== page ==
Spotlight On: Latymer’s partnership programmes and bursary provision
Amanda Scott, executive director of the Latymer Foundation, explains how the school community has been widening access to educational opportunities for children during the pandemic.
Last month, like many schools around the country, our two schools – Latymer Upper and Latymer Prep Schools – marked the Independent Schools Council (ISC)’s Partnerships Week by celebrating the impact of our bursaries, partnership and outreach programmes. Latymer has a long history of promoting social mobility through education, going all the way back to the 17th century. As well as our extensive bursary provision, Latymer is also well known and well regarded for the extensive array of outreach programmes and events, which reflects the school’s strong social ethos.
Now, more than ever, our mission to provide an outstanding education for all academically able children, no matter their financial means, is a moral imperative. Last year’s report by the Education Policy Institute (EPI) indicated that the disadvantage gap has stopped closing for the first time in over a decade. Whilst holiday hunger and digital poverty predate the pandemic, sadly these issues have been exacerbated by the disruption to education and services resulting from the lockdown.
Thankfully, due to the work done by the Latymer Foundation over the years and the incredible generosity of our community, when the pandemic hit, we were able to increase the number of bursaries. At the start of this academic year, one in five of our pupils are enrolled on a significant bursary (average award offers are for more than 80 per cent fee remission) - that’s double what it was 10 years ago and we remain on course to make that one in four pupils by 2024. When we reach that target, that will make us one of the most socially inclusive independent schools in the country.
Bursary applications are increasing, but we are mindful that not every child can come to Latymer, and we are focused on complementing our bursary programme with our partnership and outreach activity. In a typical year, we work with nearly 250 local schools, charities and community groups and impact around 1,000 local children. Whilst the national lockdowns meant that we were not able to run some of our regular projects due to the restrictions in place, we adapted, focusing our support on what was most needed, co-designing our programmes to meet the immediate need: whether tackling digital poverty with donations for laptops; or opening our school as a hub, a safe place for children in the local area to come to study and be fed. Our holiday camps with Let Me Play and Hammersmith & City Council have been a huge success. Through them we’ve been doing what we can to tackle the issue of ‘holiday hunger’, by running these activity camps every half-term and school break for local children most impacted by the lockdowns. We’ve also started working with Ealing Trailfinders to run more holiday camps for more children, this time at our Wood Lane site.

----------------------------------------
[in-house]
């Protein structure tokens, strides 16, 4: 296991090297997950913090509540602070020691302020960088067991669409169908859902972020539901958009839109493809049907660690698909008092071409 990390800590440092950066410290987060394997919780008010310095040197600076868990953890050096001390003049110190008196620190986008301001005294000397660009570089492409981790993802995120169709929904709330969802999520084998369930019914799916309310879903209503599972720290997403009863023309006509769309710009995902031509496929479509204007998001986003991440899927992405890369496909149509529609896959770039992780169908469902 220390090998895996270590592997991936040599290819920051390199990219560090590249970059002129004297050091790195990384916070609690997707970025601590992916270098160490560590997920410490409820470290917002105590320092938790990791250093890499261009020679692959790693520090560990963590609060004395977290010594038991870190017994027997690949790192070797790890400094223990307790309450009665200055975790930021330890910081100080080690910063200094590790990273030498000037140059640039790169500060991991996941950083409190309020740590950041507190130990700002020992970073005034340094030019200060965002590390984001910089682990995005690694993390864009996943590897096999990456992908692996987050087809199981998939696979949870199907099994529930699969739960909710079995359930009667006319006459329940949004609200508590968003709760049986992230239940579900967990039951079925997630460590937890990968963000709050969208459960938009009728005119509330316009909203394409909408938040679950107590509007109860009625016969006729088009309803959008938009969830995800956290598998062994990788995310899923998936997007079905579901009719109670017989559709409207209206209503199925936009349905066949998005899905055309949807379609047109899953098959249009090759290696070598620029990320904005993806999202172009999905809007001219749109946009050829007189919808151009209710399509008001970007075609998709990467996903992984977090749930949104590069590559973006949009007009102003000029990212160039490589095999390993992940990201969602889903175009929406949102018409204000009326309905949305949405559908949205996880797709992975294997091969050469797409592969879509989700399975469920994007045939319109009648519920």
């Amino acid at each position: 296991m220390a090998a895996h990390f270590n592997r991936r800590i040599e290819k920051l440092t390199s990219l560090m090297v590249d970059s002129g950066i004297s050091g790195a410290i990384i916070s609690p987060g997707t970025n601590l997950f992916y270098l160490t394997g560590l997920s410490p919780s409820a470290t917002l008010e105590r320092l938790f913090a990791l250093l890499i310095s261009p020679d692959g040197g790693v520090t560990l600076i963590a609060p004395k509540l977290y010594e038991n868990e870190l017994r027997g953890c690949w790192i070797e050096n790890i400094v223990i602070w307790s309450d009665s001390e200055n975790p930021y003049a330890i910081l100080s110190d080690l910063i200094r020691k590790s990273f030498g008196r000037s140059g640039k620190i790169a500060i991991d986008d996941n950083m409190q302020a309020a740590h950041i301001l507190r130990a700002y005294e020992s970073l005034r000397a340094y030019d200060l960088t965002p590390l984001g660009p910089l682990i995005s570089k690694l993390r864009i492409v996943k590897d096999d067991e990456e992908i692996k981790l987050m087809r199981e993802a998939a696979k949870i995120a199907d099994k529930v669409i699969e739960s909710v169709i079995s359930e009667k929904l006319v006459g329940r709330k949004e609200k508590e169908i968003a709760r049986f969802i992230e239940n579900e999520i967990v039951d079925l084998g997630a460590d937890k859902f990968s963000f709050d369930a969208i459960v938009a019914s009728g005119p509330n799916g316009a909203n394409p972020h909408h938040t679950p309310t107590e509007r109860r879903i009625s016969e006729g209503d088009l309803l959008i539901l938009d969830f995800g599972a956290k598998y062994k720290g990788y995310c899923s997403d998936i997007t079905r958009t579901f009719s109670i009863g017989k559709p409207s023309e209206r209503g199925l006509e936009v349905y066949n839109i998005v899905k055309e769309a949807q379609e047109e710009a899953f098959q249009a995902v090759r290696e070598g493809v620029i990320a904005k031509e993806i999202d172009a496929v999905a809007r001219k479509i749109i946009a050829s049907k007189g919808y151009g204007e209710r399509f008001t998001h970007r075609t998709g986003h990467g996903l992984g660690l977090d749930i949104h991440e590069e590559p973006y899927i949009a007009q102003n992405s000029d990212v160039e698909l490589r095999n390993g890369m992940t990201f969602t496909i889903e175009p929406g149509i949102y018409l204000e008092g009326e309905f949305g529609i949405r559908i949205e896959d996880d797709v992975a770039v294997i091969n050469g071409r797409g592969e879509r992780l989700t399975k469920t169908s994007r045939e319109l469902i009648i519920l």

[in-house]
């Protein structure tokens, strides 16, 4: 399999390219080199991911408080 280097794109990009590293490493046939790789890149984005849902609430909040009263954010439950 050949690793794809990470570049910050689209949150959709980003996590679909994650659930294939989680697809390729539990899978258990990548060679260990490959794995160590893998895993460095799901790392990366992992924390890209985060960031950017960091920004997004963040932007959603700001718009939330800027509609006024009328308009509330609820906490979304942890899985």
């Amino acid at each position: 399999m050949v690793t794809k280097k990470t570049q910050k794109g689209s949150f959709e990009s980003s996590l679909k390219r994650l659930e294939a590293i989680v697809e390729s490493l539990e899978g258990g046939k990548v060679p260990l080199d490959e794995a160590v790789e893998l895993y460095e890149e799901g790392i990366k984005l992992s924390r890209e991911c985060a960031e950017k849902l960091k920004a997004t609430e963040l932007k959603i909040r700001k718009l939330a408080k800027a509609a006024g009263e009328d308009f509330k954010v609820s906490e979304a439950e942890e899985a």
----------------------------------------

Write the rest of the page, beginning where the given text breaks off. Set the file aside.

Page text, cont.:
We managed to complete the first phase of our Attain catch-up tutoring programme in local schools last term. The feedback was extraordinary – 80 per cent of teachers saw an increase in their students’ academic ability; 100 per cent saw increased student confidence; and 100 per cent also saw an increase in their students’ overall readiness to be back in school after lockdown. Attain is now one of our six major school partnership programmes and Phase II has seen over double the number of primary and secondary schools wanting to take part.
Since the beginning of this academic year, it has been exhilarating to welcome back on site the many pupils from our partner schools and organisations who use our facilities. At the weekends the cacophony of sound coming from Tri-borough Music Hub’s students in our music rooms rebounds around the piazza; the swimming pool is used by every level of swimmers from those new to the water to Olympians training for their next competition; our Wood Lane playing fields have taken on a whole new life now they are being used by Ealing Trailfinders for the activity camps we are running in school holidays for disadvantaged children in our community, and similarly Let Me Play transform our piazza into a hive of activity during the holiday camps they run at our King Street site. It felt particularly special to also be able to host Afghan refugee children at the camps this last half-term and we look forward to doing more to support them.
Students at our partner schools were eager to see the return of Primary Debating, which before the hiatus of lockdown, had run annually for the past 13 years. It's also been joyous to watch students from our partner schools enjoy the full benefit of in-person interactions again as they get involved with our careers and networking events, university preparation courses and our Bright Sparks programme. Similarly our own students have also been making the most of being back together, running a myriad of different fundraising events from bake sales to film nights, food donations to fancy dress days.
After the challenges of the past 18 months, Partnerships Week was a welcome opportunity to celebrate the philanthropy and community engagement that we, and others like us across the country, get involved in, and to share some of the good news and positive outcomes from the work we do.